Mapuche activism

Louis Proyect lnp3 at
Wed Mar 12 07:01:15 MST 2003

LA Times, March 12, 2003

Where Forests Are Foes
Tree farming in Chile has displaced thousands of indigenous Mapuche 
Indians. But it has also fueled a rebirth of activism and pride.

By Héctor Tobar, Times Staff Writer

COLLIPULLI, Chile -- Because eucalyptus trees are thirsty, Victor 
Ancalaf became a rebel.

Growing like cabbages in neat rows planted by one of the largest 
forestry companies in South America, the trees suck the water out of the 
ground, killing off streams and making wells run dry in this corner of 
Chile. For Ancalaf and other Mapuche Indian leaders, that is one 
indignity too many.

So every now and then, the Mapuche set ablaze the trees and the trucks 
of companies that plant them. Ancalaf is charged with burning five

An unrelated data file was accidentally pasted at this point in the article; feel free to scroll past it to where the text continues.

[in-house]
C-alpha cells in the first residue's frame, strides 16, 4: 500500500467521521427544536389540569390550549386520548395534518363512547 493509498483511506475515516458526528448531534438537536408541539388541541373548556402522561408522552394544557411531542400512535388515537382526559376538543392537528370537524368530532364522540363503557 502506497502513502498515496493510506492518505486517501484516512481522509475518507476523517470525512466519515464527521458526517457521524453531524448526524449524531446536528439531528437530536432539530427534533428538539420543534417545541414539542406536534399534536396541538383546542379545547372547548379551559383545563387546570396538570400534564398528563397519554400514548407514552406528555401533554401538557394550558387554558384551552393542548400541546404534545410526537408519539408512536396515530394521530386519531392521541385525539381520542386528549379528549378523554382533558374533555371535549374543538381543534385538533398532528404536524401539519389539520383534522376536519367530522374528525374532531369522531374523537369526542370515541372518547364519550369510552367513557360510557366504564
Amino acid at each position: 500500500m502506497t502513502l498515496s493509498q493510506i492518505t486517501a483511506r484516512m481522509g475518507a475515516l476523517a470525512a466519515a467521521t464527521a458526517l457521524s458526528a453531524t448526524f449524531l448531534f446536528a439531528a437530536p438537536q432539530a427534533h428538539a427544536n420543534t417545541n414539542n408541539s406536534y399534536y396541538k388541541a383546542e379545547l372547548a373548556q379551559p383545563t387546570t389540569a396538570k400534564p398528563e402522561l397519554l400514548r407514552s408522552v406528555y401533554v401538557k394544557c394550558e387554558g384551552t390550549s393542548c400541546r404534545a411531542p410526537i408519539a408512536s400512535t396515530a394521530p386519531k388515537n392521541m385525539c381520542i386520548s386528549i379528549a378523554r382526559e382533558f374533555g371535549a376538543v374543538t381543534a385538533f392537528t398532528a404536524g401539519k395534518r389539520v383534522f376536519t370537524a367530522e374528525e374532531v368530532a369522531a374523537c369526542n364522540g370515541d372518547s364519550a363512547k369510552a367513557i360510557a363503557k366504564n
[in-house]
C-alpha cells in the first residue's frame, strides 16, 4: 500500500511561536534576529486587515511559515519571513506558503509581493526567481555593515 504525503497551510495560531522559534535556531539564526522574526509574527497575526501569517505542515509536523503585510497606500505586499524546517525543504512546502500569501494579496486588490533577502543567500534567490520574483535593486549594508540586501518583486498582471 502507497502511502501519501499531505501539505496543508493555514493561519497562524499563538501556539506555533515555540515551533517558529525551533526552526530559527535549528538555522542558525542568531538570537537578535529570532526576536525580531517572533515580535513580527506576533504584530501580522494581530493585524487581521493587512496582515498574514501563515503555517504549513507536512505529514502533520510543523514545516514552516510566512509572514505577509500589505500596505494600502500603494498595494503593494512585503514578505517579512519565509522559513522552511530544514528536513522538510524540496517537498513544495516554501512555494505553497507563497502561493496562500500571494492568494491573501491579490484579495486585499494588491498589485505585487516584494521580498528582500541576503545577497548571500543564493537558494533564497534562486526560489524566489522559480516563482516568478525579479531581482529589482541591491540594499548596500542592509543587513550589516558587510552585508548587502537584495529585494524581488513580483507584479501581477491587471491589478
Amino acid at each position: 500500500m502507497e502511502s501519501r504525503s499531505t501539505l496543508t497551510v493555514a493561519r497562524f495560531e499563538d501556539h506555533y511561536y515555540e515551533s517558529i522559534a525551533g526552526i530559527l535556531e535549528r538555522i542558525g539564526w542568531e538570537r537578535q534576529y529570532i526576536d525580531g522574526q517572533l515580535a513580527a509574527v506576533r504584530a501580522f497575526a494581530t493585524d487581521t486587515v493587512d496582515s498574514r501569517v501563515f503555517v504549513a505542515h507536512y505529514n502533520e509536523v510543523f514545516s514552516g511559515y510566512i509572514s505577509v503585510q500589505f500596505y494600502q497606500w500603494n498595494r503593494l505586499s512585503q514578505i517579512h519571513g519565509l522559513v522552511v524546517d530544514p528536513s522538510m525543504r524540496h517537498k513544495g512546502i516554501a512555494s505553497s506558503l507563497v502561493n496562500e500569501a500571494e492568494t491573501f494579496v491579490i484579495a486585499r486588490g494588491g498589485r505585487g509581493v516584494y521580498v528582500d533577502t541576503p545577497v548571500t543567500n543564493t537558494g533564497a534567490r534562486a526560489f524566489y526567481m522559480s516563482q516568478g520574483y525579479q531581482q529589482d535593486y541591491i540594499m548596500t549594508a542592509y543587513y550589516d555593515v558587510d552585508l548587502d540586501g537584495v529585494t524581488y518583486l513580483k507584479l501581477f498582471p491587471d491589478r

vehicles as part of a smoldering, low-tech war that also is being fought 
with slingshots, chain saws and homemade shotguns.

Just as often, however, the Mapuche fight back with peaceful means. 
Medicine women called machis pray for the spirits of the water and the 
earth to stand fast against the "exotic species" transplanted from North 
America and Australia. On the Internet, activists spread word of their 
struggles, making allies in Sweden, France and other countries where 
leftists have ties to Latin American compatriots.

"We've entered into a period of darkness of water, and this is bringing 
us to the brink of extinction," said Rayen Kuyeh, a Mapuche poet and 
playwright. "If wanting to defend the spirits of the water, the trees, 
the birds, the earth and the air makes me a terrorist, then go ahead and 
call me a terrorist."



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